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History – Egyptology – Archaeology – Race and its Unimportance to me

Posted in Akaluka, Amenardes, Amenardis, Amenardus, Amenirdas, Amenirdies, Amenirdis, Amenirdis the Elder, Amenirdis the Great, Amonardis, Amonardus, Amonirdas, Amonirdies, Amonirdis, Amounirdies, Amunardis, Amunirdies, Amunirdis, Ancient Egypt, Archaeology, Black Supremacy, Color, Colour, Differences, Egypt, Egyptology, History, Khaneferumut, Kush, Kushite, Kushite Dynasty, Kushite Princess of Nubia, Kushite Queen, Kushites, Misr, Nubia, Nubian, Preposterous, Race, Religion, Similarities, Uncategorized, White Supremacy on February 12, 2009 by www.Amunirdis.net
I wouldn’t class myself as being particularly naïve but I’ve been a bit shocked whilst researching online at the lack of basic human decency and the attempts to ‘claim’ history for either one side, or the other, of the race debate.
 
When I dedicated my sites to Amenirdis I, I did so knowing that she was black – an ancient Kushite Princess with an enormous level of power politically and religiously. The fact that Amenirdis was black is irrelevant to me. What is so important is the amazing woman that she was – her lineage and her history, however confusing that may be at times for someone in the twenty-first Century trying to piece together her history.
 
By default, I found myself embroiled in an online conversation recently regarding race, black supremacy & white supremacy. It very quickly became obvious to me that supremacists of either ‘variety’, especially where ancient Egyptian history was concerned, were both as bad as each other.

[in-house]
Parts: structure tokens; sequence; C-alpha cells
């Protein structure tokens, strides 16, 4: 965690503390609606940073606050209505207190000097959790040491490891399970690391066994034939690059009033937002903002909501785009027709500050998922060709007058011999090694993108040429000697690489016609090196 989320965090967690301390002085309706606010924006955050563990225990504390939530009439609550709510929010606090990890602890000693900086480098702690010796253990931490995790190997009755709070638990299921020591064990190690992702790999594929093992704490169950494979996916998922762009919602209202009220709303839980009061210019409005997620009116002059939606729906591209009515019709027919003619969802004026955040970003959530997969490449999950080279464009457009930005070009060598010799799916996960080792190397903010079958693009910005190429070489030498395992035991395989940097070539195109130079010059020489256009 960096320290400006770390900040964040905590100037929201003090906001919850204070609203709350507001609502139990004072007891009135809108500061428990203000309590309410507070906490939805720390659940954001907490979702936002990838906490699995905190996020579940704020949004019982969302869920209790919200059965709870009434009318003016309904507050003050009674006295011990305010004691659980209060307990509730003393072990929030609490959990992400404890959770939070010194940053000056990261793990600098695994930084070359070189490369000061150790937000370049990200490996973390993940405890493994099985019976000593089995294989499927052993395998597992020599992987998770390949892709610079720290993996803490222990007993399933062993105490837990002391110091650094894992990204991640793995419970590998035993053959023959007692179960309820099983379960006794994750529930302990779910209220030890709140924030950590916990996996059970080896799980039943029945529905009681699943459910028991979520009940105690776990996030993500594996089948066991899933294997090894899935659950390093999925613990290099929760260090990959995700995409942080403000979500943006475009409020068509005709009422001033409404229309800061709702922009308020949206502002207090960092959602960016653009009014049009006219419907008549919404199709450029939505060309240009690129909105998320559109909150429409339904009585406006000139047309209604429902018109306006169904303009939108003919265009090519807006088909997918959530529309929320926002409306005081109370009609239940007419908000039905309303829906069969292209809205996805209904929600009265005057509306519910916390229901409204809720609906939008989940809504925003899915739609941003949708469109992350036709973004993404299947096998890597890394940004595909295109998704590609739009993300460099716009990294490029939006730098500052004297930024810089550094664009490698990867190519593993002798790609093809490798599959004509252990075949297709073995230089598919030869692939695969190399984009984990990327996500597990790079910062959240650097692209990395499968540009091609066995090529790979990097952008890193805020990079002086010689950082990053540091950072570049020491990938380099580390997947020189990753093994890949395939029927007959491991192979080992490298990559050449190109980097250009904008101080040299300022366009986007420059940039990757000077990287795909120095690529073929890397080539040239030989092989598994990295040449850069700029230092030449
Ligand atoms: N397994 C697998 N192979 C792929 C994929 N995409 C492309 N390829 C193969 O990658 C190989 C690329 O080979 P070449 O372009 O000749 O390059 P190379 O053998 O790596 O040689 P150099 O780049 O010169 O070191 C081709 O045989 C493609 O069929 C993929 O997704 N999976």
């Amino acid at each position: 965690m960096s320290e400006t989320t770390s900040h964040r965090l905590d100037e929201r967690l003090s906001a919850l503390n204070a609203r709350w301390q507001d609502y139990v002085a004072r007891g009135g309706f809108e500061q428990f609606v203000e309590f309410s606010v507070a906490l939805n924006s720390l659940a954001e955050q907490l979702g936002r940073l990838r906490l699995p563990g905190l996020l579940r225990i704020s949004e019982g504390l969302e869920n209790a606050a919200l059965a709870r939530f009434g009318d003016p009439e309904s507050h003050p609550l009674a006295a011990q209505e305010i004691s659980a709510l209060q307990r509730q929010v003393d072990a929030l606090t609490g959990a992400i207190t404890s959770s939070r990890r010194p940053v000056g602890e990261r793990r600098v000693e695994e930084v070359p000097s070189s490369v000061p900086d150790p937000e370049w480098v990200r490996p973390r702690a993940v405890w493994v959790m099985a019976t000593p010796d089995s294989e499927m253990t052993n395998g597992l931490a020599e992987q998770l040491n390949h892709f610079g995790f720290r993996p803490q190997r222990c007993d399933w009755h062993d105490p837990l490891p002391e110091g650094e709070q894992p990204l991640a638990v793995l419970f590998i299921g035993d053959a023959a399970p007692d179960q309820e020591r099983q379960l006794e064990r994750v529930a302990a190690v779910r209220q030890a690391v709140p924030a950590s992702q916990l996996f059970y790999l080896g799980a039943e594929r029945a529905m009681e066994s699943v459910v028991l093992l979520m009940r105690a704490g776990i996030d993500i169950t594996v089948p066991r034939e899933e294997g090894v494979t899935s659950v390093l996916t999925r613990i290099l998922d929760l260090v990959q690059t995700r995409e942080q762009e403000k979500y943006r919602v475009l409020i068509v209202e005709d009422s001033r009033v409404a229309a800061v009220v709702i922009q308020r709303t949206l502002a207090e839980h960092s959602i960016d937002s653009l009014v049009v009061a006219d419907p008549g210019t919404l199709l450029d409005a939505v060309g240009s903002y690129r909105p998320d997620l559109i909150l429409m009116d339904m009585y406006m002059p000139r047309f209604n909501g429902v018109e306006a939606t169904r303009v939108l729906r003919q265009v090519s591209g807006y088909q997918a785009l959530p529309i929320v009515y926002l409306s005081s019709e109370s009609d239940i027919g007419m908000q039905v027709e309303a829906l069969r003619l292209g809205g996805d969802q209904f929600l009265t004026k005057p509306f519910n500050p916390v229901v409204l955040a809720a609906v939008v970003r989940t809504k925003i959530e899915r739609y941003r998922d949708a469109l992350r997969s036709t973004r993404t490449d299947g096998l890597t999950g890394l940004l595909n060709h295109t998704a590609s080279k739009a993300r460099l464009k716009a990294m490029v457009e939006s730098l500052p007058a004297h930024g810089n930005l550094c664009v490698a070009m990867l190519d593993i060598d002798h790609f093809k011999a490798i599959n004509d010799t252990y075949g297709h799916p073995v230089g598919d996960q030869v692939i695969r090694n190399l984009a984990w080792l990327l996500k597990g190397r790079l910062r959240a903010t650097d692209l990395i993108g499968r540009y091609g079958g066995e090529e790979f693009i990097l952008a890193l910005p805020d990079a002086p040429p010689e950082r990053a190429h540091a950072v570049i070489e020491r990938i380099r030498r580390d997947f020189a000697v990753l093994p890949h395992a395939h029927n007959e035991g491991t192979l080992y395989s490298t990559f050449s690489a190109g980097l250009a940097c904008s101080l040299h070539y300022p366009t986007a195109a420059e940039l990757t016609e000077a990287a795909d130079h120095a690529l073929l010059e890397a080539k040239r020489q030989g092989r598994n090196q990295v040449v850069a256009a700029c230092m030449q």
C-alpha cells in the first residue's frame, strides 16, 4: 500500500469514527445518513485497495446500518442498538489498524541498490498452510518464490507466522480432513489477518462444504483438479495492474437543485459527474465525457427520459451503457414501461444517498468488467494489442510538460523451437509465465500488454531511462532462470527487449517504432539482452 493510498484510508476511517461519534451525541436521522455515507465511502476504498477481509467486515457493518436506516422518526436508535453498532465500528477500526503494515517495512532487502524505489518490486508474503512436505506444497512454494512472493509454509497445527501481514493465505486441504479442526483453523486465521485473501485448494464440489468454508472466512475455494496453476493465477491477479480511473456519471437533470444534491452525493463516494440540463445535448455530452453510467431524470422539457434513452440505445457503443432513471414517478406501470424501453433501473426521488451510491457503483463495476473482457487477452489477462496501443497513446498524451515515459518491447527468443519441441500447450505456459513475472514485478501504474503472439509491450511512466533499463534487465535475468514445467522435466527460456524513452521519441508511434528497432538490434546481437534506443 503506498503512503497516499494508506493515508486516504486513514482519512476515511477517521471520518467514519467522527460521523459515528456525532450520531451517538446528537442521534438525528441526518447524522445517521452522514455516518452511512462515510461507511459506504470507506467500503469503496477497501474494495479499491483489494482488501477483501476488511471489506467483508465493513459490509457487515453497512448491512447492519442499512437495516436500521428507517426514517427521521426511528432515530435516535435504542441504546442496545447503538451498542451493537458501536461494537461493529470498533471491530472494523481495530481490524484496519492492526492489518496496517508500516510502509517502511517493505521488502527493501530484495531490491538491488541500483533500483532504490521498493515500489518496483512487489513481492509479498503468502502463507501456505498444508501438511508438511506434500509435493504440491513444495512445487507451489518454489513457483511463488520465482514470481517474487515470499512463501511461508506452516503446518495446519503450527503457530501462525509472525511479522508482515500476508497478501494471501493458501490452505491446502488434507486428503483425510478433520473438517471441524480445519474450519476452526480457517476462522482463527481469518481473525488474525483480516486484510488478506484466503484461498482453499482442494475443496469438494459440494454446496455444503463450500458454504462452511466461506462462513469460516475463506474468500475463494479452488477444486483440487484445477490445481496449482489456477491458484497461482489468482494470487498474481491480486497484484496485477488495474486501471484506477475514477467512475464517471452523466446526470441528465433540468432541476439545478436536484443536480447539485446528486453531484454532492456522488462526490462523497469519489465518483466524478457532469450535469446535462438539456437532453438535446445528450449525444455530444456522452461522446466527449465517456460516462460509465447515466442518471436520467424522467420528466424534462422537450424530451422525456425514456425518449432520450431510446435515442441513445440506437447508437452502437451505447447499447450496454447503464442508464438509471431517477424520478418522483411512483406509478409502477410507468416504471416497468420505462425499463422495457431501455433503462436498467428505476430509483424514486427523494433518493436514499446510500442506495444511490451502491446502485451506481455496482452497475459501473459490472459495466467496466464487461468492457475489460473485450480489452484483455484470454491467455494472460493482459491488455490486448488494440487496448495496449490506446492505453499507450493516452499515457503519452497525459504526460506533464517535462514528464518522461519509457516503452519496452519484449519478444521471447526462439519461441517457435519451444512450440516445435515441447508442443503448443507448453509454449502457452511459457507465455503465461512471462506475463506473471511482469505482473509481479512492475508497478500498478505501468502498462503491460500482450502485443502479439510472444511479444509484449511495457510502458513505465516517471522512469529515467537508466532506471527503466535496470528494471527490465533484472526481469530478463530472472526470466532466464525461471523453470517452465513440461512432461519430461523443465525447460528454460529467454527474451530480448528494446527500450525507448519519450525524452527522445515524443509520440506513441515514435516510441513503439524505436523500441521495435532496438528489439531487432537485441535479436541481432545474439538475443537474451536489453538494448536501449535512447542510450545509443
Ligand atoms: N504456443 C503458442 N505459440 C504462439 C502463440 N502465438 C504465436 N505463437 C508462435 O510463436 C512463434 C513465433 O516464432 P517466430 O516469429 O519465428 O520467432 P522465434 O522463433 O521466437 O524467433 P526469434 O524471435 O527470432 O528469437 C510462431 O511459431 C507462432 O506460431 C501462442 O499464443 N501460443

I don’t wish to have my view of history tainted by the likes of either ‘type’ of supremacist not least because their attitudes to history and its facts (however vague at times) appear to be claimed by one ‘side’ or the other as trophies of some description. Ridiculous.
 
To those supremacists, of either ‘type’, I would suggest that you put away your personal agendas and look at ancient Egypt for exactly what it was – a wealth of wonderful and diverse peoples of varying different skin colours who all added to the magnificence of Upper and Lower Egypt.
 
I live in Luxor – within its wonderful modern-day diverse culture and I see the ‘modern Egyptians’ struggling with race, colour and religious differences, just as the ancient Egyptians did – some things don’t change 😦